• The modified insect cells may then be grown in an appropriate nutrient medium, which allows for stable maintenance of the plasmid(s) present in the modified insect host. Where the expression product gene is under inducible control, the host may be grown to high density, and expression induced. Alternatively, where expression is constitutive, the product will be continuously expressed into the medium and the nutrient medium must be continuously circulated, while removing the product of interest and augmenting depleted nutrients. The product may be purified by such techniques as chromatography, e.g., HPLC, affinity chromatography, ion exchange chromatography, etc.; electrophoresis; density gradient centrifugation; solvent extraction, or the like. As appropriate, the product may be further purified, as required, so as to remove substantially any insect proteins which are also secreted in the medium or result from lysis of insect cells, so as to provide a product which is at least substantially free of host debris, e.g., proteins, lipids and polysaccharides.
  • In order to obtain protein expression, recombinant host cells derived from the transformants are incubated under conditions which allow expression of the recombinant protein encoding sequence. These conditions will vary, dependent upon the host cell selected. However, the conditions are readily ascertainable to those of ordinary skill in the art, based upon what is known in the art.
  • iii. Plant Systems
  • There are many plant cell culture and whole plant genetic expression systems known in the art. Exemplary plant cellular genetic expression systems include those described in patents, such as: U.S. Pat. No. 5,693,506; U.S. Pat. No. 5,659,122; and U.S. Pat. No. 5,608,143. Additional examples of genetic expression in plant cell culture have been described by Zenk, Phytochemistry 30:3861-3863 (1991). Descriptions of plant protein signal peptides may be found in addition to the references described above in Vaulcombe et al., Mol. Gen. Genet. 209:33-40 (1987); Chandler et al., Plant Molecular Biology 3:407-418 (1984); Rogers, J. Biol. Chem. 260:3731-3738 (1985); Rothstein et al., Gene 55:353-356 (1987); Whittier et al., Nucleic Acids Research 15:2515-2535 (1987); Wirsel et al., Molecular Microbiology 3:3-14 (1989); and Yu et al., Gene 122:247-253 (1992). A description of the regulation of plant gene expression by the phytohormone, gibberellic acid and secreted enzymes induced by gibberellic acid can be found in R. L. Jones and J. MacMillin, Gibberellins: in: Advanced Plant Physiology, Malcolm B. Wilkins, ed., 1984 Pitman Publishing Limited, London, pp. 21-52. References that describe other metabolically-regulated genes: Sheen, Plant Cell, 2:1027-1038 (1990); Maas et al., EMBO J. 9:3447-3452 (1990); Benkel and Hickey, Proc. Natl. Acad. Sci. 84:1337-1339 (1987)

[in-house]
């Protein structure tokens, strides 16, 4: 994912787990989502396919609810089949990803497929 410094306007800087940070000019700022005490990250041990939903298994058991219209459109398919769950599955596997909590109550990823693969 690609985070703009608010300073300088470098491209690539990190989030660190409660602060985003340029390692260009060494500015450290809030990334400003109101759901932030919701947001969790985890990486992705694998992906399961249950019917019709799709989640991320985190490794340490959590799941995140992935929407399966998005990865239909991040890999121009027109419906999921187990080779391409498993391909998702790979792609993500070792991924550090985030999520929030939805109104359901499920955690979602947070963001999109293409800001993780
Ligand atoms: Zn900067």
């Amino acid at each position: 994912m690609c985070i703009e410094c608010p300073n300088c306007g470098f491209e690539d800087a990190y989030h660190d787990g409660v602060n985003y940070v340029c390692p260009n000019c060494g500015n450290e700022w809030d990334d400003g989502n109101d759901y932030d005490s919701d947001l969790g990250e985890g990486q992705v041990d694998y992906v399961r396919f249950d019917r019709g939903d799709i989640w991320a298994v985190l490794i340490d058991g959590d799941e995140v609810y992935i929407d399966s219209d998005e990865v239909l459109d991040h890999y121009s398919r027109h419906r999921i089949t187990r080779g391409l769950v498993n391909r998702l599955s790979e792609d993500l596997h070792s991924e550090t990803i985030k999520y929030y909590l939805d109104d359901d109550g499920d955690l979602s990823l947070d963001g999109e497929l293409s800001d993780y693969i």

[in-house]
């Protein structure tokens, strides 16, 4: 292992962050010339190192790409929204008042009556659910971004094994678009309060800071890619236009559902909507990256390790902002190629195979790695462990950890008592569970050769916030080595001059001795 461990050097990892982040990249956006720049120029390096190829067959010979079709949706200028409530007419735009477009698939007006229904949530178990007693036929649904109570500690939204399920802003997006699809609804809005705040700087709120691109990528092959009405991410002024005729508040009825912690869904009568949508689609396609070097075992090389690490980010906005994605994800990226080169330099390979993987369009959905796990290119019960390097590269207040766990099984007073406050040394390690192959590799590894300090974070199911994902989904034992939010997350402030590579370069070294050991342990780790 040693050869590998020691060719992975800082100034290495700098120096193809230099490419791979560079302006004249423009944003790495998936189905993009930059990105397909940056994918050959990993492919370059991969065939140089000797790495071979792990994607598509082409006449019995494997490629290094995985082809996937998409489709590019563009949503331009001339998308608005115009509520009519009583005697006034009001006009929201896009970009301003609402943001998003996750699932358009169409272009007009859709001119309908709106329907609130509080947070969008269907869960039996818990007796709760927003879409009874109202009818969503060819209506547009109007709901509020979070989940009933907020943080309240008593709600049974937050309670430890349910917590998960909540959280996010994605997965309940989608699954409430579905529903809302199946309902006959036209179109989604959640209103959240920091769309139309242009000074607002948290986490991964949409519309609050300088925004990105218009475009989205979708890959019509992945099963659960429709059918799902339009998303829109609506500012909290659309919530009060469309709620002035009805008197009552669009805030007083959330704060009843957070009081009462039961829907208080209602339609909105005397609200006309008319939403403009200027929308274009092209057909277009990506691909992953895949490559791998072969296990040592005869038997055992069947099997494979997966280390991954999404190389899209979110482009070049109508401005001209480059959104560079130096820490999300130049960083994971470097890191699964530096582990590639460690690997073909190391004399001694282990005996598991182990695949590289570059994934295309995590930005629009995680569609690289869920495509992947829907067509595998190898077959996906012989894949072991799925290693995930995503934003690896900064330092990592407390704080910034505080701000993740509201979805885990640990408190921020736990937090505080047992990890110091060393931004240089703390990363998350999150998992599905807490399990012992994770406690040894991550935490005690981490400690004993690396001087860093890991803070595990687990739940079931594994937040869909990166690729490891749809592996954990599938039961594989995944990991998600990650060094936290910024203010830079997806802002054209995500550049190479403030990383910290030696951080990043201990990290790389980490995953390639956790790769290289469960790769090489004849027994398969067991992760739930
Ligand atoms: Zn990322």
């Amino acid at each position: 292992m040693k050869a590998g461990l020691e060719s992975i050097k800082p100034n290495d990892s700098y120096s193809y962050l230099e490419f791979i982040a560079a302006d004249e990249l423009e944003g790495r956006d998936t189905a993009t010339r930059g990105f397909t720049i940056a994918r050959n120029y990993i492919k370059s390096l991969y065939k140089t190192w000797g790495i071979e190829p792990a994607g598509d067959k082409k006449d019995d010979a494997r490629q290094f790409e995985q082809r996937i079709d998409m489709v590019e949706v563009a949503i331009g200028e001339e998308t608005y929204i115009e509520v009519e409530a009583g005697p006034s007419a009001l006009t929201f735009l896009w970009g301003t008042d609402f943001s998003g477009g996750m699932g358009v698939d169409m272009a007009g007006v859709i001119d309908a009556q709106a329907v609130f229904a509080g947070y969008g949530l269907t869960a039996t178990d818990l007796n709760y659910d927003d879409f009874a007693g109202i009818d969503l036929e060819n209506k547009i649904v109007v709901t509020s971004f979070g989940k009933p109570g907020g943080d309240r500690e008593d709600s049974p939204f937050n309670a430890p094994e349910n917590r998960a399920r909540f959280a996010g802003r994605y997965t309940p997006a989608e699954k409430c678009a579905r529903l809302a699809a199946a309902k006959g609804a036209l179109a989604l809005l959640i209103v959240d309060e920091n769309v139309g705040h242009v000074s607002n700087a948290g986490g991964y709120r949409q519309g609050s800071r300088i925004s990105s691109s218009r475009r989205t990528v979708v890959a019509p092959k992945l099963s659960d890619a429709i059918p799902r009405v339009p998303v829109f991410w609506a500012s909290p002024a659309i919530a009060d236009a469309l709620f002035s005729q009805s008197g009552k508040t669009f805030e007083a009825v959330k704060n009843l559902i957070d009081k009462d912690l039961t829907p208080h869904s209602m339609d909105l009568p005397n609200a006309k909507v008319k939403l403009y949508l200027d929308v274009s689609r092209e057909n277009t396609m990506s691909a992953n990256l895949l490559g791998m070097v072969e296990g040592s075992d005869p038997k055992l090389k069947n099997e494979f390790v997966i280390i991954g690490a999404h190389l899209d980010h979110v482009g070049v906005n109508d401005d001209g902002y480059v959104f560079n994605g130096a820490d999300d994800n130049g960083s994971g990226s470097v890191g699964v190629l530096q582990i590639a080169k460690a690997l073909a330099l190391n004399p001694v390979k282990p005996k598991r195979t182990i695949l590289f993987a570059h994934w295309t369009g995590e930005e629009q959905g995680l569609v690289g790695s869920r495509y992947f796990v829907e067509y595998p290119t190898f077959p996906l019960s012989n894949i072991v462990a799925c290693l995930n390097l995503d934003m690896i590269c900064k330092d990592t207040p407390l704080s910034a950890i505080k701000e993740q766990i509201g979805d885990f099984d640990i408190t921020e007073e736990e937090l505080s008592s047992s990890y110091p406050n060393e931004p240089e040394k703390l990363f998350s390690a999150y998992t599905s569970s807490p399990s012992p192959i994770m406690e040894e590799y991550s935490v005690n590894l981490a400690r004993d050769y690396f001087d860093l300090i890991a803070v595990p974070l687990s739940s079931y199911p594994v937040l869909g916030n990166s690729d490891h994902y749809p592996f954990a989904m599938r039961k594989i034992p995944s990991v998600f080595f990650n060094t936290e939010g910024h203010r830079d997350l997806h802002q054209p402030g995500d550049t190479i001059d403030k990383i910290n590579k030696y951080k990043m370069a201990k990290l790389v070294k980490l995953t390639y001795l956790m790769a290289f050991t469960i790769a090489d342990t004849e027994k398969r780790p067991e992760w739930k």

• Typically, using techniques known in the art, a desired polynucleotide sequence is inserted into an expression cassette comprising genetic regulatory elements designed for operation in plants. The expression cassette is inserted into a desired expression vector with companion sequences upstream and downstream from the expression cassette suitable for expression in a plant host. The companion sequences will be of plasmid or viral origin and provide necessary characteristics to the vector to permit the vectors to move DNA from an original cloning host, such as bacteria, to the desired plant host. The basic bacterial/plant vector construct will preferably provide a broad host range prokaryote replication origin; a prokaryote selectable marker; and, for Agrobacterium transformations, T DNA sequences for Agrobacterium-mediated transfer to plant chromosomes. Where the heterologous gene is not readily amenable to detection, the construct will preferably also have a selectable marker gene suitable for determining if a plant cell has been transformed. A general review of suitable markers, for example for the members of the grass family, is found in Wilmink and Dons, 1993, Plant Mol. Biol. Reptr, 11 (2):165-185.
  • Sequences suitable for permitting integration of the heterologous sequence into the plant genome are also recommended. These might include transposon sequences and the like for homologous recombination as well as Ti sequences which permit random insertion of a heterologous expression cassette into a plant genome. Suitable prokaryote selectable markers include resistance toward antibiotics such as ampicillin or tetracycline. Other DNA sequences encoding additional functions may also be present in the vector, as is known in the art.
  • The nucleic acid molecules of the subject invention may be included into an expression cassette for expression of the protein(s) of interest. Usually, there will be only one expression cassette, although two or more are feasible. The recombinant expression cassette will contain in addition to the heterologous protein encoding sequence the following elements, a promoter region, plant 5′ untranslated sequences, initiation codon depending upon whether or not the structural gene comes equipped with one, and a transcription and translation termination sequence. Unique restriction enzyme sites at the 5′ and 3′ ends of the cassette allow for easy insertion into a pre-existing vector.